I wouldn’t have even guessed that her dad was alive and not dead as Will had believed! It was a twist that I didn’t see coming, and I love that this book managed to surprise me like that. The way Felix and Ruby tied into the whole thing was also surprising. However, I’m still not a fan of Ruby even if it turned out that she wasn’t actually going around killing mice, and that her love for poisons wasn’t because she liked poisoning/hurting people, but more out of curiosity for the study of it.

I was so convinced that Ruby was going to be the villain in some capacity, and I guess I failed to be objective and remember that usually the person you think is the villain, probably is not. It’s always the person you’d least assume.

It’s kind of disappointing that Maggie ended up the way she was. She was just craving some attention and affection, which Will didn’t know how to give. And her believing that her father was “giving” it to her…he’s just a sleazy nasty manipulator, and I felt so bad for her. And to think that the letters she was writing to her mom were actually to him! I’d wondered, like how was she mailing them if her mother was dead? Where were they being sent to? But there was so much else going on with Ruby, Will, and the rest of the characters that it seemed inconsequential. Now I know much better, lol.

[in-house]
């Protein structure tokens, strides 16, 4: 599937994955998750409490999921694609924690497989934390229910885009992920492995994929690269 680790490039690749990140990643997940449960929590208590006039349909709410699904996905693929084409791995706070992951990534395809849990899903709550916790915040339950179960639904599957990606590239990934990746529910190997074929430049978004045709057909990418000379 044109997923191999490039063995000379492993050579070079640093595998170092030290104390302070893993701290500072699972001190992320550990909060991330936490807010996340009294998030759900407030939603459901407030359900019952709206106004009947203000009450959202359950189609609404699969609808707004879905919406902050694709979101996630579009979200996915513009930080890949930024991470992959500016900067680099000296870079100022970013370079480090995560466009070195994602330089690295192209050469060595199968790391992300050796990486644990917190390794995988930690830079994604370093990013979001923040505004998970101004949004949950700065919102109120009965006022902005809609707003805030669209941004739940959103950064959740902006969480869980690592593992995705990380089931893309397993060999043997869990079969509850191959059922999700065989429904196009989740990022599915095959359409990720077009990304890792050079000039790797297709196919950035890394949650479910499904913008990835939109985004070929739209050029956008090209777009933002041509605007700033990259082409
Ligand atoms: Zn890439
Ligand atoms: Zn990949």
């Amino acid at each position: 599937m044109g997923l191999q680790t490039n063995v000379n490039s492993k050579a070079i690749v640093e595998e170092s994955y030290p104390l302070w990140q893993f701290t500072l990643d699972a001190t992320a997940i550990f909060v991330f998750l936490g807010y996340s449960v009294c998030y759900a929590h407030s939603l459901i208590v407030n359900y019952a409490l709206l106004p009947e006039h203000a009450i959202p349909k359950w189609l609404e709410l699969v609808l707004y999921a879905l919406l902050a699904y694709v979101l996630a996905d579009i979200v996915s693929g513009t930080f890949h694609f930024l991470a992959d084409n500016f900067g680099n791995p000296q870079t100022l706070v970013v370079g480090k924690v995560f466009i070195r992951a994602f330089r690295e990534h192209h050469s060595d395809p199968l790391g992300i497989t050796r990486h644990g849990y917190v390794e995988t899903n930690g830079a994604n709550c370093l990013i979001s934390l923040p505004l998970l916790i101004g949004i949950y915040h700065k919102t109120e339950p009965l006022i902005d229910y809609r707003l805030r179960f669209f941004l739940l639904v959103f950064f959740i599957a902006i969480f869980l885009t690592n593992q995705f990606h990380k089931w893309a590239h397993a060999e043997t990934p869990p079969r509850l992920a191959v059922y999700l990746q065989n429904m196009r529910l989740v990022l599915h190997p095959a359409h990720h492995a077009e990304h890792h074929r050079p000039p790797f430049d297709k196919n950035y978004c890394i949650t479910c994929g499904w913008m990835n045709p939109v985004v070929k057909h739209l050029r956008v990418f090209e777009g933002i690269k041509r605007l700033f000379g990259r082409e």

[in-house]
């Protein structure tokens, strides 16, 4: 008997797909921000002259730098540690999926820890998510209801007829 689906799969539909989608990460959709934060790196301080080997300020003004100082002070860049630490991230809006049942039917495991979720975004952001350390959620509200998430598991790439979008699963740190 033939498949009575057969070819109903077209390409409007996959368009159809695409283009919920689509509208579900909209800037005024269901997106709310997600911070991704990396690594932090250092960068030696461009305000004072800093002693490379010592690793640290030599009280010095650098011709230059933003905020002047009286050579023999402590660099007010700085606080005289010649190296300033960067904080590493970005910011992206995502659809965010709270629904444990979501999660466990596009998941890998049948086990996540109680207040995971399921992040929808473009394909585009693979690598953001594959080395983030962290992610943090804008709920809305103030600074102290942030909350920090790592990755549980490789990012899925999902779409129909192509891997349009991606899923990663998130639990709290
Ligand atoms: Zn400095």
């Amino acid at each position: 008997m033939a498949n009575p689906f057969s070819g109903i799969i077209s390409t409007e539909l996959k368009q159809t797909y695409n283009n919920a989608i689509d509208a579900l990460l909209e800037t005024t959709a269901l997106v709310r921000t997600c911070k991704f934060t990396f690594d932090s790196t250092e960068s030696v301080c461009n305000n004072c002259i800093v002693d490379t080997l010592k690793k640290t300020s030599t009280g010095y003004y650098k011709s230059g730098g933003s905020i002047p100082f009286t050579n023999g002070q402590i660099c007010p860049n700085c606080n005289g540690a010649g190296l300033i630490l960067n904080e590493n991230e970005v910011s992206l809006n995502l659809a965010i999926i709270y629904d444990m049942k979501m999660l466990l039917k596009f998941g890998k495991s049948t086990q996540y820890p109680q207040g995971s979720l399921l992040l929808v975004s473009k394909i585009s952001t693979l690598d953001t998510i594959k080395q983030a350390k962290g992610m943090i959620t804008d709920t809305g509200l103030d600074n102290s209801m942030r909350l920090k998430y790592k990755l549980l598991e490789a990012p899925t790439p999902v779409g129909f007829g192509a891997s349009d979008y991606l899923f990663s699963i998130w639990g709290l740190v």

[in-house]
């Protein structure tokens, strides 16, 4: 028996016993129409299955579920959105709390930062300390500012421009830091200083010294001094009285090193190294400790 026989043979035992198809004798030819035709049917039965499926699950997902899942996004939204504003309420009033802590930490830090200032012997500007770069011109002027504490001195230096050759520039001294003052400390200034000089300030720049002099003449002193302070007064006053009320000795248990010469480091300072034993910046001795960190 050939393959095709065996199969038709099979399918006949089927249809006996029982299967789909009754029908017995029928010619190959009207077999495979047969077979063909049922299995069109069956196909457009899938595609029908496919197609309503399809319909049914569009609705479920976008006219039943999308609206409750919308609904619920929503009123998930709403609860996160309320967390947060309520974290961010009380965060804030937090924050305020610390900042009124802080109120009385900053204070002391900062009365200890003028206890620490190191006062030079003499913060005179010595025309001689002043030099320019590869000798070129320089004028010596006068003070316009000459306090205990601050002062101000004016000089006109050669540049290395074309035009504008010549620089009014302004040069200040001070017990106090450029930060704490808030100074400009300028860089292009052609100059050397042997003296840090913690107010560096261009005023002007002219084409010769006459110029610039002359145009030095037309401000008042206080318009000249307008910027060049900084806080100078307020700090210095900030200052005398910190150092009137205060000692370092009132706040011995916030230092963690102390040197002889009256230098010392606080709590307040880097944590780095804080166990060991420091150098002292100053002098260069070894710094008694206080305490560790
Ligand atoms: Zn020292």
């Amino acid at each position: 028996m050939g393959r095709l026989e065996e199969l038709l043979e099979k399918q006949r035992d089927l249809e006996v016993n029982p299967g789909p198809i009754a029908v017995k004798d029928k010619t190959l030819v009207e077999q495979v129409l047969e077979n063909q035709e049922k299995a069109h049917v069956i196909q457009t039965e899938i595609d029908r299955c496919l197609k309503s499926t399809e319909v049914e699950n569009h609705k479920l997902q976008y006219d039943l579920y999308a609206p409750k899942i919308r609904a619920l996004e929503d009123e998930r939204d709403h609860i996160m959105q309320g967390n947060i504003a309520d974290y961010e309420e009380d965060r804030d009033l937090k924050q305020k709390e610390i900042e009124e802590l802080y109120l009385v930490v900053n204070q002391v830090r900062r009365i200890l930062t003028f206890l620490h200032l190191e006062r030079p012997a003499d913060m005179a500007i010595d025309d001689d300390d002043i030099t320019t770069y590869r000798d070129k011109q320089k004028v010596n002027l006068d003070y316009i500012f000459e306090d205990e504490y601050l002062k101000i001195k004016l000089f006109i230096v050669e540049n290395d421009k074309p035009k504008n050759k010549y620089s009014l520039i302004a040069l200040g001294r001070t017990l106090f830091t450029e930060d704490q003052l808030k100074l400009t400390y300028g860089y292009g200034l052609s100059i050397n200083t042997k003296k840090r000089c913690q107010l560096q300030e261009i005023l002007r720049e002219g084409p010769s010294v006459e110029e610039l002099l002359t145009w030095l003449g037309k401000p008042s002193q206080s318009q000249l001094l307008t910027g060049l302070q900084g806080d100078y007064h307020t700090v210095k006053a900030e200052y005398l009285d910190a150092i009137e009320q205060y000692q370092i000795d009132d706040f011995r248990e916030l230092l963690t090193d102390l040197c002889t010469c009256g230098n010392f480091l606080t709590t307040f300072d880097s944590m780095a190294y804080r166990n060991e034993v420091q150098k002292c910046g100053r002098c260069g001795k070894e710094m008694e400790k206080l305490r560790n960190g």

Basically, I very much enjoyed the mystery aspect of this, and I’m really glad that the ending managed to deliver one final epic twist.

Final Reflections

In the end, I enjoyed the mystery/plot of the novel more than I did the characters. All the complications with the relationships, and the constant deceit and manipulation made me dislike most of the characters by the end of the book, which took away from my rating for it, but the surprise ending still made this a pretty good read.


About the Author:

Lydia Kang's author picture.

Lydia Kang is an author of young adult fiction, adult fiction and non-fiction, and poetry. She graduated from Columbia University and New York University School of Medicine, completing her residency and chief residency at Bellevue Hospital in New York City. She is a practicing physician who has gained a reputation for helping fellow writers achieve medical accuracy in fiction. Her poetry and non-fiction have been published in JAMA, The Annals of Internal Medicine, Canadian Medical Association Journal, Journal of General Internal Medicine, and Great Weather for Media. She believes in science and knocking on wood, and currently lives in Omaha with her husband and three children.

The Half-Life of Ruby Fielding will be published on May 1, 2022

May I have a word?

Some questions for you:

  • Are you looking forward to The Half-Life of Ruby Fielding?
  • I decided to add some gifs to this to break up so much text. What do you think? Should I consider using them more in future reviews?
  • What are some of your anticipated reads for 2022?

Share your thoughts in the comments below!